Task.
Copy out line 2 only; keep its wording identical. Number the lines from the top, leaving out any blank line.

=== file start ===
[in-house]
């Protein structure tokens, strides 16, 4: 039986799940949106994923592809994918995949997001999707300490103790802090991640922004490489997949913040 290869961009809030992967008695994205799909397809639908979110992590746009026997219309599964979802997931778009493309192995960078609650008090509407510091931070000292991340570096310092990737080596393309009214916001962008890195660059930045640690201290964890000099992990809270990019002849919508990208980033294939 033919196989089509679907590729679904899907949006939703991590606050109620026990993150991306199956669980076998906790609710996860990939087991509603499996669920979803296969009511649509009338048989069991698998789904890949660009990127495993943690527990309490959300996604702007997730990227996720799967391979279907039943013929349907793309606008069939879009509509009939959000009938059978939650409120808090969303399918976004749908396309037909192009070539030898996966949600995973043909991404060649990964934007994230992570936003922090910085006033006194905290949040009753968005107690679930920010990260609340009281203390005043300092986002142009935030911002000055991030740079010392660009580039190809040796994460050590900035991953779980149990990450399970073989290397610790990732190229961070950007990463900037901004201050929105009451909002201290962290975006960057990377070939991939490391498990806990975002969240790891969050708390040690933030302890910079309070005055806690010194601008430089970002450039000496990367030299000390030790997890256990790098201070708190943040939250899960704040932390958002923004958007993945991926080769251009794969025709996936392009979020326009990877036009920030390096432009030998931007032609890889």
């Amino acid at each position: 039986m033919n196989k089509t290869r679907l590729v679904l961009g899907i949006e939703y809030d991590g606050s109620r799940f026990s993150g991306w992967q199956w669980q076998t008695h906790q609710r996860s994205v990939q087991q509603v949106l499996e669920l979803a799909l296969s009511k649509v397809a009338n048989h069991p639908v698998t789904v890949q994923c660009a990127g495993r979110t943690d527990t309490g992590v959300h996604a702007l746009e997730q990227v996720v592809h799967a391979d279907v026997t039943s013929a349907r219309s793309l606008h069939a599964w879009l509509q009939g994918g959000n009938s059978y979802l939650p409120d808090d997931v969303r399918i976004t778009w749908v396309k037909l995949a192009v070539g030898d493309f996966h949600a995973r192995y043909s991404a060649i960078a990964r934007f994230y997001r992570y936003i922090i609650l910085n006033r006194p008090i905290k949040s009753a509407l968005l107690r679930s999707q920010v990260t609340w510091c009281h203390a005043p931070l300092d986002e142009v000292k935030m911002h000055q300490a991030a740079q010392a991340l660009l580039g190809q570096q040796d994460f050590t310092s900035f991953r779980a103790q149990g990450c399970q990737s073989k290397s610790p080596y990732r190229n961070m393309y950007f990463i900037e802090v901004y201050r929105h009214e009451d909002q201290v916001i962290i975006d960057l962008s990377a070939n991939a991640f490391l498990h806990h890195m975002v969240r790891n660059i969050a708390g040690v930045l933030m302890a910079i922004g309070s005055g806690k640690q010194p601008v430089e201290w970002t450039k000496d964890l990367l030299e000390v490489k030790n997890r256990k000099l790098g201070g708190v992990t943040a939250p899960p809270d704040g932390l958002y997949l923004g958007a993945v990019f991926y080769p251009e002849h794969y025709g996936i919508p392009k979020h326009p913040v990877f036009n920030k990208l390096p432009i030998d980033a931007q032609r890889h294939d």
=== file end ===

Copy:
């Protein structure tokens, strides 16, 4: 039986799940949106994923592809994918995949997001999707300490103790802090991640922004490489997949913040 290869961009809030992967008695994205799909397809639908979110992590746009026997219309599964979802997931778009493309192995960078609650008090509407510091931070000292991340570096310092990737080596393309009214916001962008890195660059930045640690201290964890000099992990809270990019002849919508990208980033294939 033919196989089509679907590729679904899907949006939703991590606050109620026990993150991306199956669980076998906790609710996860990939087991509603499996669920979803296969009511649509009338048989069991698998789904890949660009990127495993943690527990309490959300996604702007997730990227996720799967391979279907039943013929349907793309606008069939879009509509009939959000009938059978939650409120808090969303399918976004749908396309037909192009070539030898996966949600995973043909991404060649990964934007994230992570936003922090910085006033006194905290949040009753968005107690679930920010990260609340009281203390005043300092986002142009935030911002000055991030740079010392660009580039190809040796994460050590900035991953779980149990990450399970073989290397610790990732190229961070950007990463900037901004201050929105009451909002201290962290975006960057990377070939991939490391498990806990975002969240790891969050708390040690933030302890910079309070005055806690010194601008430089970002450039000496990367030299000390030790997890256990790098201070708190943040939250899960704040932390958002923004958007993945991926080769251009794969025709996936392009979020326009990877036009920030390096432009030998931007032609890889």